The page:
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27 June 2023 What do I have to consider as A member of the Board of Directors of a Swiss Subsidiary?

Global political crises, volatile interests, inflation and supply chain issues challenge many companies. In this blog series, VISCHER's restructuring & insolvency team will show how companies can navigate through these challenges. Here you will find answers to the most important questions regarding the duties of a director of a Swiss subsidiary.

1. What is the group dilemma and what interests must a Swiss subsidiary's board safeguard?

Many companies in Switzerland are part of a group. As subsidiaries, they belong to a larger whole and sometimes heavily depend on other (often foreign) group companies. Often they could hardly function without support from the group.

Unlike other jurisdictions, Switzerland does not have specific rules governing groups of companies. Under Swiss law, each company is considered an independent stand-alone entity. Thus, in principle, a Swiss subsidiary's board of directors must exclusively act in the best interests of such Swiss subsidiary, without taking into account the interests of the group or other group companies. This cannot be changed by way of agreement. Therefore, board members of a Swiss subsidiary are often in a latent dilemma. The dilemma is particularly acute when a board member simultaneously holds a leadership position in the Swiss subsidiary and another group company, or if a Swiss subsidiary is subject to strict guidelines and instructions from the parent company.

Outside of a crisis, the group dilemma is usually negligible for the Swiss subsidiary's board of directors because the interests of the subsidiary and the group are aligned and, the group would typically support the subsidiary if financial difficulties arose.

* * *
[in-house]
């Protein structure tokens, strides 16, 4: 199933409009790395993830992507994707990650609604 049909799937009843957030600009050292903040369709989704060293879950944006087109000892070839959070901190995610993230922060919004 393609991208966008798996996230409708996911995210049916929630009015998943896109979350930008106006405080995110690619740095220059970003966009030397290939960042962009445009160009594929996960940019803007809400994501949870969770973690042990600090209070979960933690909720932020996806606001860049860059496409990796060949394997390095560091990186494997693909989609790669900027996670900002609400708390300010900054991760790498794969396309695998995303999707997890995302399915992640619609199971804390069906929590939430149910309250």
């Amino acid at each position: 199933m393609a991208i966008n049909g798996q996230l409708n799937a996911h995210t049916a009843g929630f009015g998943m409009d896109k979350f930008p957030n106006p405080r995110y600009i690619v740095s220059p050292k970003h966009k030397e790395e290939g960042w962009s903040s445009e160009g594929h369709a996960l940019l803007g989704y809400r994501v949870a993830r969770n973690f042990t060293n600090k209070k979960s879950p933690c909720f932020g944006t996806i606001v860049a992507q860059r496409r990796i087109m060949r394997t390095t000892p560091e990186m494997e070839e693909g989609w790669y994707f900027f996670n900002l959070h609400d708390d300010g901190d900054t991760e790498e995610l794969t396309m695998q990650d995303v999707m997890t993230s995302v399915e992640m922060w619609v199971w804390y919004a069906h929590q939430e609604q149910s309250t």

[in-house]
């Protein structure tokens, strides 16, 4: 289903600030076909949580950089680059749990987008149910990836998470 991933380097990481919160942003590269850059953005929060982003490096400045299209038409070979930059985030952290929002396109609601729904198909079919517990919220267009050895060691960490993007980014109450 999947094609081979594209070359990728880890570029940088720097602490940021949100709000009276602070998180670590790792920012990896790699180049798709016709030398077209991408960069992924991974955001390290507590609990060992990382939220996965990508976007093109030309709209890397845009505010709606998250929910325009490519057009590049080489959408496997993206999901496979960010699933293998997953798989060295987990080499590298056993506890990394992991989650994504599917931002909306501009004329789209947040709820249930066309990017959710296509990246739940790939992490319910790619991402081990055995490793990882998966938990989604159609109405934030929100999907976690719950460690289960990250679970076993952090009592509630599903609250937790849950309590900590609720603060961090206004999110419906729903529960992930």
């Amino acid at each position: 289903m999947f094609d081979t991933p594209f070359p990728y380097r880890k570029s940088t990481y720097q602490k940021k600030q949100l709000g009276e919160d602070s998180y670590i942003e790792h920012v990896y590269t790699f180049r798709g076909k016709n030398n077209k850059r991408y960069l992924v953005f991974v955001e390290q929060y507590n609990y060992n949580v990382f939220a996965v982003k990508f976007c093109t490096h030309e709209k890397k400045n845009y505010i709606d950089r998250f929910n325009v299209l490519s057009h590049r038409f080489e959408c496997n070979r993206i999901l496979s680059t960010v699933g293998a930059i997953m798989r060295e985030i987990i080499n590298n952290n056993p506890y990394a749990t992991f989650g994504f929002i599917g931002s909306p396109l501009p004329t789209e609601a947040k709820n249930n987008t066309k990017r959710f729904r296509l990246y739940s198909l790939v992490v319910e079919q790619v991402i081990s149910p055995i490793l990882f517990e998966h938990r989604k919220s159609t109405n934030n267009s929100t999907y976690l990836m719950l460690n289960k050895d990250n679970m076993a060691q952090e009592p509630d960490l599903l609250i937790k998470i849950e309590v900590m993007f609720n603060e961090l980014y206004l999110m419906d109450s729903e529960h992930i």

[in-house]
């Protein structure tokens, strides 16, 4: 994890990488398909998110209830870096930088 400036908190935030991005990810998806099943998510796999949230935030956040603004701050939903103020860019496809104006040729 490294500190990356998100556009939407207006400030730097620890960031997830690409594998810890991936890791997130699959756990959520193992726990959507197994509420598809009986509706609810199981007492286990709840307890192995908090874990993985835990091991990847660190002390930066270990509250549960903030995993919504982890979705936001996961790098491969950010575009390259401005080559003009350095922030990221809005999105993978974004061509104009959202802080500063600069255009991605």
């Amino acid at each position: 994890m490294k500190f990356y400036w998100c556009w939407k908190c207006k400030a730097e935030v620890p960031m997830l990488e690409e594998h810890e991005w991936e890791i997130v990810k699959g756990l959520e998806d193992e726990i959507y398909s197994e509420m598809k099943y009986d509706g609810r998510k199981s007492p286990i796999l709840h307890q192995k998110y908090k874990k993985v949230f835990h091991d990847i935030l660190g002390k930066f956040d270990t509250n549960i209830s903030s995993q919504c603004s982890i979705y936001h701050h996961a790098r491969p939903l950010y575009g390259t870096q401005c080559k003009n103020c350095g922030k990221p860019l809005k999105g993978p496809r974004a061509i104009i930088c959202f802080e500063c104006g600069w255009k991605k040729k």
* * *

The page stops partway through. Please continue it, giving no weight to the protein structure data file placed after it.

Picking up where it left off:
2. How should the board of directors deal with the group dilemma in a crisis?

The board of directors of a Swiss company must always act in the best interests of the company. This applies equally to all the subsidiaries of a group and is of particular importance if the subsidiary or other group companies are on the brink of illiquidity or over-indebtedness. Furthermore, according to recent case law, the board of directors may, under certain circumstances, also take into account group interests if this is beneficial for the Swiss subsidiary.

When weighing up the interests involved, the board of directors is walking a tightrope. It is therefore advisable for the board to seek professional advice.

In a tense financial situation, granting loans to parent or sister companies or participating in a cash pool are particularly sensitive.

3. Under what conditions may a subsidiary grant loans to other group companies?

There are generally no restrictions on loans from a subsidiary to a parent company or the parent's affiliates (so-called up- or cross-stream loans) if they are granted at arm's length. Up- or cross-stream loans which are not at arm's length must be limited to the amount of the subsidiary's freely distributable equity reserves.

As a rule of thumb, an up- or cross-stream loan meets the arm's length test if a third party (e.g. a bank) would also grant the loan on the same terms. The main criteria for the at arm's length test are the borrower's credit rating and whether any securities are granted, but the loan amount, the loan's term and the termination rights are also of importance.

In a landmark decision in the context of the Swissair bankruptcy, the Federal Supreme Court indicated in an obiter dictum that it is questionable whether unsecured up- or cross-stream loans can ever actually be at arm's length. In a more recent Swissair decision, however, the Supreme Court revisited this point and stated that, depending on the circumstances, unsecured loans could be at arm's length if the borrower has a good credit rating.